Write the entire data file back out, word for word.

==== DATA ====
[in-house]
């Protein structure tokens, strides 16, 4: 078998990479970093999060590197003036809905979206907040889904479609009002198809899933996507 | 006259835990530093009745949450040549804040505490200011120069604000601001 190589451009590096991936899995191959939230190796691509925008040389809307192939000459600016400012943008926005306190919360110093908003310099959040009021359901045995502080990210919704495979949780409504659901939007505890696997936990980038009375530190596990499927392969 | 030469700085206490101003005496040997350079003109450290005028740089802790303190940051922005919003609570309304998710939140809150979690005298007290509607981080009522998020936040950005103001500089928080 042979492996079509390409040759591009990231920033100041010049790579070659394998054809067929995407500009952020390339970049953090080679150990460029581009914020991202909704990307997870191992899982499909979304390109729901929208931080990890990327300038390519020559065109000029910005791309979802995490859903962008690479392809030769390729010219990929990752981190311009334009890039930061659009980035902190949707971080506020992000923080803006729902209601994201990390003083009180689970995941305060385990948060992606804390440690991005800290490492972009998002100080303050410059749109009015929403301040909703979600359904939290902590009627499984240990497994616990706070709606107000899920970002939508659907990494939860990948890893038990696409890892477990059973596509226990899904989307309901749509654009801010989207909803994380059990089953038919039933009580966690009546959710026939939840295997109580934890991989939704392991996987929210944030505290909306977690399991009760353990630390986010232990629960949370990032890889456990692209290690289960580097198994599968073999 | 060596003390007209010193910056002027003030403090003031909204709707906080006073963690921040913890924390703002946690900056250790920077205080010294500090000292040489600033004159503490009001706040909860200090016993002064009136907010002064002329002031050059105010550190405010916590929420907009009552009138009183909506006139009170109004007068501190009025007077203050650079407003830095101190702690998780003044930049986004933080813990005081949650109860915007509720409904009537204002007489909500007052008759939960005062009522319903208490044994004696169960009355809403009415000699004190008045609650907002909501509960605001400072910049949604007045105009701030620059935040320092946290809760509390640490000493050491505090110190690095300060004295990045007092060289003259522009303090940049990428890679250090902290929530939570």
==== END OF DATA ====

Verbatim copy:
[in-house]
């Protein structure tokens, strides 16, 4: 078998990479970093999060590197003036809905979206907040889904479609009002198809899933996507 | 006259835990530093009745949450040549804040505490200011120069604000601001 190589451009590096991936899995191959939230190796691509925008040389809307192939000459600016400012943008926005306190919360110093908003310099959040009021359901045995502080990210919704495979949780409504659901939007505890696997936990980038009375530190596990499927392969 | 030469700085206490101003005496040997350079003109450290005028740089802790303190940051922005919003609570309304998710939140809150979690005298007290509607981080009522998020936040950005103001500089928080 042979492996079509390409040759591009990231920033100041010049790579070659394998054809067929995407500009952020390339970049953090080679150990460029581009914020991202909704990307997870191992899982499909979304390109729901929208931080990890990327300038390519020559065109000029910005791309979802995490859903962008690479392809030769390729010219990929990752981190311009334009890039930061659009980035902190949707971080506020992000923080803006729902209601994201990390003083009180689970995941305060385990948060992606804390440690991005800290490492972009998002100080303050410059749109009015929403301040909703979600359904939290902590009627499984240990497994616990706070709606107000899920970002939508659907990494939860990948890893038990696409890892477990059973596509226990899904989307309901749509654009801010989207909803994380059990089953038919039933009580966690009546959710026939939840295997109580934890991989939704392991996987929210944030505290909306977690399991009760353990630390986010232990629960949370990032890889456990692209290690289960580097198994599968073999 | 060596003390007209010193910056002027003030403090003031909204709707906080006073963690921040913890924390703002946690900056250790920077205080010294500090000292040489600033004159503490009001706040909860200090016993002064009136907010002064002329002031050059105010550190405010916590929420907009009552009138009183909506006139009170109004007068501190009025007077203050650079407003830095101190702690998780003044930049986004933080813990005081949650109860915007509720409904009537204002007489909500007052008759939960005062009522319903208490044994004696169960009355809403009415000699004190008045609650907002909501509960605001400072910049949604007045105009701030620059935040320092946290809760509390640490000493050491505090110190690095300060004295990045007092060289003259522009303090940049990428890679250090902290929530939570």